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OP
M
Messages
18
Name
Michal
Edit My Images
Yes
Thank you all.
The volume of information is overwhelming! I just wonder I should have stick with compact 50x camera.
Anyway.
Tested with f11 - no difference to the softness. I previously tested with a range of f-stops, the f32 image was just the last one I took, yet there was no noticeable difference to softness.
I left the camera on f11 from now on.
Tested with removed filter and hood - no difference to the softness.
Rested the camera on a box: some images were sharper than before but by far. Still quite soft. This confirmed, to me, that the VR actually works.
Tested with LiveView and voila! Excellent result. What does it mean? Does not matter much because LiveView does not allow to capture quick moving action.
Finally, the issue is resolved by opening the window. Fairly sharp image.
Yes, I was taking the photos through a dirty window. You can laugh. Next time you will know where to start with amateurs like myself.

To satisfy your curiosity: The photos I take, are used in court as a support to street CCTV's and body cameras. While the video evidence shows an offence in progress, it often isn't detailed enough to identify the offenders.
I am volunteering as a 'neighborhood watch'.

Thank you all again.
 
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2,356
Name
Kev
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OP posted solution while I was typing!!
 
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11,309
Name
Garry Edwards
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I wrote the bit below before you posted your latest reply:
The biggest single problem for us is that we have very little information about the example shots that you took, mainly because you stripped out the EXIF data, no doubt accidentally.
So, in the absence of information, all that we can do is to make assumptions based on backworking from the known situation.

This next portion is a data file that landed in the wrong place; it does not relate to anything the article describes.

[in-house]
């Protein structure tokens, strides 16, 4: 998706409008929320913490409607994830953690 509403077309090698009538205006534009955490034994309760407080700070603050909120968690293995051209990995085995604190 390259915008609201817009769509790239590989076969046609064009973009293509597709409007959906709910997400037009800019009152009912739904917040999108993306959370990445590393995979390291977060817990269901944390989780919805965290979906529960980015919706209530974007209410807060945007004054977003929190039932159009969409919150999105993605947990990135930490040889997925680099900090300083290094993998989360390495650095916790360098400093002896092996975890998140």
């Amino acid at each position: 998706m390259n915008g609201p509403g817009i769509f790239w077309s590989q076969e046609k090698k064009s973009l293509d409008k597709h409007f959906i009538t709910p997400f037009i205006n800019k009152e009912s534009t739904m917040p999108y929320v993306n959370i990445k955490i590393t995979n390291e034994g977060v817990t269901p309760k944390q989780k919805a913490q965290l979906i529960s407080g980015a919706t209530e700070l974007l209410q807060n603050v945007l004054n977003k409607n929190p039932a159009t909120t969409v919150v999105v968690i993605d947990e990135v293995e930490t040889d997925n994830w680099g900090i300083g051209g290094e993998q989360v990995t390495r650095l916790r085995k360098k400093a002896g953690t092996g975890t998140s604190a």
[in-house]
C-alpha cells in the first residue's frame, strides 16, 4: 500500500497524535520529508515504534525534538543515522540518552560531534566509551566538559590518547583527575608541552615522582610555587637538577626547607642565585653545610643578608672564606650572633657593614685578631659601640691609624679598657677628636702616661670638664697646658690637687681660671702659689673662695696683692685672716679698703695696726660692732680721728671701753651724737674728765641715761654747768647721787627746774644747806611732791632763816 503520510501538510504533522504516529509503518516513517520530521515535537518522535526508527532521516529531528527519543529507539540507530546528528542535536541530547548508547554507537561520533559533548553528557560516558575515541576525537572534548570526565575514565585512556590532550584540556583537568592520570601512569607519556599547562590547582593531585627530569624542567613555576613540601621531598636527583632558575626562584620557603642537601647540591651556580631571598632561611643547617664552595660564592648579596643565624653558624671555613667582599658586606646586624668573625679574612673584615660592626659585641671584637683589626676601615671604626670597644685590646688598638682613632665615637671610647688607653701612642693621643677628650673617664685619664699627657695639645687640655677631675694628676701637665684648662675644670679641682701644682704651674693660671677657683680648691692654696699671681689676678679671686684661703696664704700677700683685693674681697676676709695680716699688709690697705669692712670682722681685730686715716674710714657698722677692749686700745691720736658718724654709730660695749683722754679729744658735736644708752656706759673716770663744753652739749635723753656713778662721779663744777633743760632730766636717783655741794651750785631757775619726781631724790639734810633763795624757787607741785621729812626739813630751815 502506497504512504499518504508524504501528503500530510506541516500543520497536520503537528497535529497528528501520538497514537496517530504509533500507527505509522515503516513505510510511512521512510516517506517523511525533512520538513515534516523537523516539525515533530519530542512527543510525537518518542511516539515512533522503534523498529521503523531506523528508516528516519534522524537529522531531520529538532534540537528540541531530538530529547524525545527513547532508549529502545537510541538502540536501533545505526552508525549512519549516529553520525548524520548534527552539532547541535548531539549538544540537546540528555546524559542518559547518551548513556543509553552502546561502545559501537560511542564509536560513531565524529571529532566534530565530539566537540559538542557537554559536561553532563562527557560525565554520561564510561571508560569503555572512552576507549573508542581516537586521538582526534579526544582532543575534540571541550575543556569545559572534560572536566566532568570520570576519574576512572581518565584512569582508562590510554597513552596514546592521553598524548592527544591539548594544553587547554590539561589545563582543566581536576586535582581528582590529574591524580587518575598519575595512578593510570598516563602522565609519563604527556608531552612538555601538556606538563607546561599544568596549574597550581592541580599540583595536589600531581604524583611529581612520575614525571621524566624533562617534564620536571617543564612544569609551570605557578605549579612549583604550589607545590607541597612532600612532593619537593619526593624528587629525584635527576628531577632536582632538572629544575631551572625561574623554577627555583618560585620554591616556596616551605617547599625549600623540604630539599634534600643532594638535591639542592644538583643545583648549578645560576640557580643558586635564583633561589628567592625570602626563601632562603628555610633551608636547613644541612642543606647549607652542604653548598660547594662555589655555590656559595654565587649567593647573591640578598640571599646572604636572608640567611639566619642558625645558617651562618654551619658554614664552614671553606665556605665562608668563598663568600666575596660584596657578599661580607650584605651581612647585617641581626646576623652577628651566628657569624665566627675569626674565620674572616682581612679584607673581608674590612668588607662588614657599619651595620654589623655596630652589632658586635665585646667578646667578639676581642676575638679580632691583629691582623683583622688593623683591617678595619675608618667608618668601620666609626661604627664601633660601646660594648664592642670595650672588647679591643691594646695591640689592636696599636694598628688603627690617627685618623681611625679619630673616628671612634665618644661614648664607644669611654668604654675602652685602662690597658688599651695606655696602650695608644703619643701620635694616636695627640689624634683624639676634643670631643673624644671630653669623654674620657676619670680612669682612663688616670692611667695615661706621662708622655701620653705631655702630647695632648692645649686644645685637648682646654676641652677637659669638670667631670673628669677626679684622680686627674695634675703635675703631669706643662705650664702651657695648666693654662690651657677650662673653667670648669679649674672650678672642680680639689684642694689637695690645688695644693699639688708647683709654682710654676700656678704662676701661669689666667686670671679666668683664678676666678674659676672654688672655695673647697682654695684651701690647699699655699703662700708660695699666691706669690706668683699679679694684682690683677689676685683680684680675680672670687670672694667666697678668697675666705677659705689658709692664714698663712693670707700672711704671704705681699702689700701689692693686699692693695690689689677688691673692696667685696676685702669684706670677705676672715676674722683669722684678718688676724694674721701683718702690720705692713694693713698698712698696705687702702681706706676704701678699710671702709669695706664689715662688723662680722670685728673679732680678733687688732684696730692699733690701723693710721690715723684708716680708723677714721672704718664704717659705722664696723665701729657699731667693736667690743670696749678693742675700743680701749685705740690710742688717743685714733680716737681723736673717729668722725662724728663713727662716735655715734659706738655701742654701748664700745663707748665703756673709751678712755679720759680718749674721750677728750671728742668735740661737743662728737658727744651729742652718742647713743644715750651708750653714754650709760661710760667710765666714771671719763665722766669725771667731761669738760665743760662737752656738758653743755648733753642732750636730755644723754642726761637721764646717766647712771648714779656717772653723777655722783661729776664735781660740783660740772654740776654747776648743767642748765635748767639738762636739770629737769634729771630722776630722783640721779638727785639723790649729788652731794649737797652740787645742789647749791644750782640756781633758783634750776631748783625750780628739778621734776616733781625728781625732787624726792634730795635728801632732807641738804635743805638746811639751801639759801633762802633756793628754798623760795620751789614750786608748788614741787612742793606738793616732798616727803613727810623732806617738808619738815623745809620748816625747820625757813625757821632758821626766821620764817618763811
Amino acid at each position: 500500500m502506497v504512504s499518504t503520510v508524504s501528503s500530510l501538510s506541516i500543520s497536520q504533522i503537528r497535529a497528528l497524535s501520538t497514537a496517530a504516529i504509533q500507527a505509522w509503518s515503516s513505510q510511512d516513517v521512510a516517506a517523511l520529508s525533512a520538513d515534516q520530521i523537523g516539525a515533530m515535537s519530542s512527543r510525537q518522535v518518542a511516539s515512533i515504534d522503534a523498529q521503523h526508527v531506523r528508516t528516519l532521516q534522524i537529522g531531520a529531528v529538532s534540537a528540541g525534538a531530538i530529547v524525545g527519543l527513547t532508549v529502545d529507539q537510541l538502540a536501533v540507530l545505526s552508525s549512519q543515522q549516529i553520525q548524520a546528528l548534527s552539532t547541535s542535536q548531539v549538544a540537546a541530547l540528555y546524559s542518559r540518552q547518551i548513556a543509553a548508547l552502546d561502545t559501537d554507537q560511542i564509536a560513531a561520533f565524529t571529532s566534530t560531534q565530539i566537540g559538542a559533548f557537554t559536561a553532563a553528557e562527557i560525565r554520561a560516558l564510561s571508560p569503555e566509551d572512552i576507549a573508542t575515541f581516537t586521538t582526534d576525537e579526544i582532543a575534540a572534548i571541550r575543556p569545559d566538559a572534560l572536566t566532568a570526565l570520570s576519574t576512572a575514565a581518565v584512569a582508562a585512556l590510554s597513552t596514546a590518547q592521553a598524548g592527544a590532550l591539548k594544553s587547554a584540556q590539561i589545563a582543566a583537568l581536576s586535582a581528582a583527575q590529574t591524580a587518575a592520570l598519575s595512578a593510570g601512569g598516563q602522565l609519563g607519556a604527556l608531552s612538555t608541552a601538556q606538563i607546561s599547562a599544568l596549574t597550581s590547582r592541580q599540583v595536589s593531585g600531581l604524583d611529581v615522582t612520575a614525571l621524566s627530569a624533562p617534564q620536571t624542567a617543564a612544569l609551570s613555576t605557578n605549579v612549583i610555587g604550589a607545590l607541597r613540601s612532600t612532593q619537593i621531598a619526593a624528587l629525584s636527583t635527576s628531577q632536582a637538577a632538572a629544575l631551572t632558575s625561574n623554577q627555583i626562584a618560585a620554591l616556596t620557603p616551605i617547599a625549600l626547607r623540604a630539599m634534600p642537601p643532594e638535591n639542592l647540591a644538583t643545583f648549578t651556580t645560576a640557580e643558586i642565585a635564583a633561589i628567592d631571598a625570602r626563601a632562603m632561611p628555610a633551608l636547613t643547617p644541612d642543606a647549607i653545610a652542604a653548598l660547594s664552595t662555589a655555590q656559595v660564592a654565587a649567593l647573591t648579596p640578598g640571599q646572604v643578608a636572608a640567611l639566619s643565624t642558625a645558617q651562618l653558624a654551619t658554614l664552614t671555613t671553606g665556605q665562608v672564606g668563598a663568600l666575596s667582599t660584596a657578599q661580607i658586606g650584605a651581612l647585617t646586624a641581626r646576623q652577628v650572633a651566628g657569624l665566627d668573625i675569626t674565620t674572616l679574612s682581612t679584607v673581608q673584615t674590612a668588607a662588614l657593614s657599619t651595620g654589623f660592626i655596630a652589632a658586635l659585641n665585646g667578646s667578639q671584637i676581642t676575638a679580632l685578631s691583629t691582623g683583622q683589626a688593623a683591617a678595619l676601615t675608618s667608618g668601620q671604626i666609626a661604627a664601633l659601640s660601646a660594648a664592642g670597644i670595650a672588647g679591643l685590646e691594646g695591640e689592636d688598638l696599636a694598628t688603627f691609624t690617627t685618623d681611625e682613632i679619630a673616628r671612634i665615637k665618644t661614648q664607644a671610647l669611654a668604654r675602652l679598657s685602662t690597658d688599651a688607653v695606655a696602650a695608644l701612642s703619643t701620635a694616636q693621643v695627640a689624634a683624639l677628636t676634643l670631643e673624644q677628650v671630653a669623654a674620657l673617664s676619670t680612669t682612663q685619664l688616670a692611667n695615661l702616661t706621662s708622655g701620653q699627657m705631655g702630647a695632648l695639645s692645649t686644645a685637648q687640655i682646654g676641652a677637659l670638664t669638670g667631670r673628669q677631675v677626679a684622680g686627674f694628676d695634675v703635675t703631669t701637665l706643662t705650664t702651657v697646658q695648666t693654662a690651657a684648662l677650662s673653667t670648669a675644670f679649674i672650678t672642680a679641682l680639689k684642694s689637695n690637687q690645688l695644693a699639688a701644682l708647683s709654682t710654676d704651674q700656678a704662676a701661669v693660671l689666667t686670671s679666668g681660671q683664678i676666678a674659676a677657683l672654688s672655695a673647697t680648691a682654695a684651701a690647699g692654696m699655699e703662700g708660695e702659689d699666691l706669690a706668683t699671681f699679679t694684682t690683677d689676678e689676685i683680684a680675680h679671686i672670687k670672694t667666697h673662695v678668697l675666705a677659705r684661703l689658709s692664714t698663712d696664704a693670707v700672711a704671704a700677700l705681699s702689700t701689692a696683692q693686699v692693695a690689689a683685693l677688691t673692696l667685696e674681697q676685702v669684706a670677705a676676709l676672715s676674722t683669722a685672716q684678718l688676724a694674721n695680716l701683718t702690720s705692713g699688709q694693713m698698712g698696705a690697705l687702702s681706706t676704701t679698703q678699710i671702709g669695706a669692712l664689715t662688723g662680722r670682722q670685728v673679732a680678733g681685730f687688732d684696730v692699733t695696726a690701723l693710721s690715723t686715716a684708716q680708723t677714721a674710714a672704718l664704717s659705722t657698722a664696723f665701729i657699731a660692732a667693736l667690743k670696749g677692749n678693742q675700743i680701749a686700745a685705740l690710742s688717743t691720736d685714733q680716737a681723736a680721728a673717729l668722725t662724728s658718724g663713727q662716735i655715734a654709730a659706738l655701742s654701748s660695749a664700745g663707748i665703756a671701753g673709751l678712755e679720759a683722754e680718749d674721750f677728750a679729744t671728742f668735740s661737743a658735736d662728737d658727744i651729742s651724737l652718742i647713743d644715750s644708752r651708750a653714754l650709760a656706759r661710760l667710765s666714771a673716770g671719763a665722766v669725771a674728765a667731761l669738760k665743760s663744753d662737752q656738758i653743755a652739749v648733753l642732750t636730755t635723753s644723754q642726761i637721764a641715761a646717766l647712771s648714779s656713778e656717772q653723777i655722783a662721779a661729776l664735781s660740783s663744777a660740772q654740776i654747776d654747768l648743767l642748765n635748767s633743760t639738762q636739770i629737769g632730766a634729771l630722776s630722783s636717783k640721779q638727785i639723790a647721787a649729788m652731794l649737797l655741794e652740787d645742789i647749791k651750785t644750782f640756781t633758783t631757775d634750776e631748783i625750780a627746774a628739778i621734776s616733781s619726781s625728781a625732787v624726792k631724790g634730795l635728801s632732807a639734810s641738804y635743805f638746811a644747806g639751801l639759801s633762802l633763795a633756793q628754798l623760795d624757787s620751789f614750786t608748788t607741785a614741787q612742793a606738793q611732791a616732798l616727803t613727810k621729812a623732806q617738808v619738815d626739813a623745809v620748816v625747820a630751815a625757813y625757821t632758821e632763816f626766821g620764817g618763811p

So, we know that the "correct" exposure here, ISO 100, f/ll, would be about 1/200th second, and we know that you took the shot at f/32, so that would need ISO 1600. But we can see that it's about 2 stops underexposed, which brings the ISO back to around 400.

I've looked at the shot with the L200 (?) greatly magnified and it's clear to me that there's no camera shake. Most competent photographers would need a shutter speed of around 1/500th to avoid camera shake at this magnification, there's absolutely none, so I'm guessing that the shutter speed was around 1/2000th. That raises the ISO needed to 4000. That's just an educated guess but will be in the right ball park.

Looking at the sky in that shot, the noise level is horrendous which, even allowing for the increase in noise that occurs with underexposure, confirms that a pretty high ISO was used.
Now, we all know that modern digital cameras are pretty good at fairly high ISO settings, but ISO 4000 will inevitably affect image quality, and high ISO settings should only be used when absolutely necessary, and it wasn't necessary here.

If you'd shot at f/8 then the image quality would have been much higher optically, with no diffraction limitation, and the ISO setting would have been reduced to just 500 at correct exposure.
+++++++++++++++++++++++++++++++++++++++++++++++++++++++
And then you said this:
I just wonder I should have stick with compact 50x camera.
No, you just need to learn a bit more - which you're doing. And, like almost everyone else, you're learning by making mistakes:)
Tested with f11 - no difference to the softness. I previously tested with a range of f-stops, the f32 image was just the last one I took, yet there was no noticeable difference to softness.
I left the camera on f11 from now on.
It will have made a massive difference to the sharpness, my guess is that the problems caused by the high ISO (which you still haven't confirmed) and shooting through a window made such a massive impact that you can't seen the negative effect of shooting at f/32